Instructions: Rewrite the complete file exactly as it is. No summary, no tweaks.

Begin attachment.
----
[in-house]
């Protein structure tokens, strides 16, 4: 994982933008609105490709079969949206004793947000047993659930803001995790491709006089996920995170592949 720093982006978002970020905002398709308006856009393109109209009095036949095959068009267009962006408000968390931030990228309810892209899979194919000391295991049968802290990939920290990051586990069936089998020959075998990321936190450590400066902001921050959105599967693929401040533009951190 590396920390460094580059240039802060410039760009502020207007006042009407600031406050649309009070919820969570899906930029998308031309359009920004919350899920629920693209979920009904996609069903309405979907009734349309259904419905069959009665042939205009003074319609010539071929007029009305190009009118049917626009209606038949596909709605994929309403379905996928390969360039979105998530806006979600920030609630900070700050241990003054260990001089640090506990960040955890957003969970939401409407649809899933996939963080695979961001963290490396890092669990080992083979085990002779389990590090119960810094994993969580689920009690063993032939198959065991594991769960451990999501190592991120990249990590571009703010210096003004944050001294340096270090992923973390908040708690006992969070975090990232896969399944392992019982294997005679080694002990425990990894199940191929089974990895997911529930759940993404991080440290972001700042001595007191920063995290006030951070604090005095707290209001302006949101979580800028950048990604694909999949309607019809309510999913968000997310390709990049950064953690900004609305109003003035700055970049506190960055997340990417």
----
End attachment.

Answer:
[in-house]
């Protein structure tokens, strides 16, 4: 994982933008609105490709079969949206004793947000047993659930803001995790491709006089996920995170592949 720093982006978002970020905002398709308006856009393109109209009095036949095959068009267009962006408000968390931030990228309810892209899979194919000391295991049968802290990939920290990051586990069936089998020959075998990321936190450590400066902001921050959105599967693929401040533009951190 590396920390460094580059240039802060410039760009502020207007006042009407600031406050649309009070919820969570899906930029998308031309359009920004919350899920629920693209979920009904996609069903309405979907009734349309259904419905069959009665042939205009003074319609010539071929007029009305190009009118049917626009209606038949596909709605994929309403379905996928390969360039979105998530806006979600920030609630900070700050241990003054260990001089640090506990960040955890957003969970939401409407649809899933996939963080695979961001963290490396890092669990080992083979085990002779389990590090119960810094994993969580689920009690063993032939198959065991594991769960451990999501190592991120990249990590571009703010210096003004944050001294340096270090992923973390908040708690006992969070975090990232896969399944392992019982294997005679080694002990425990990894199940191929089974990895997911529930759940993404991080440290972001700042001595007191920063995290006030951070604090005095707290209001302006949101979580800028950048990604694909999949309607019809309510999913968000997310390709990049950064953690900004609305109003003035700055970049506190960055997340990417």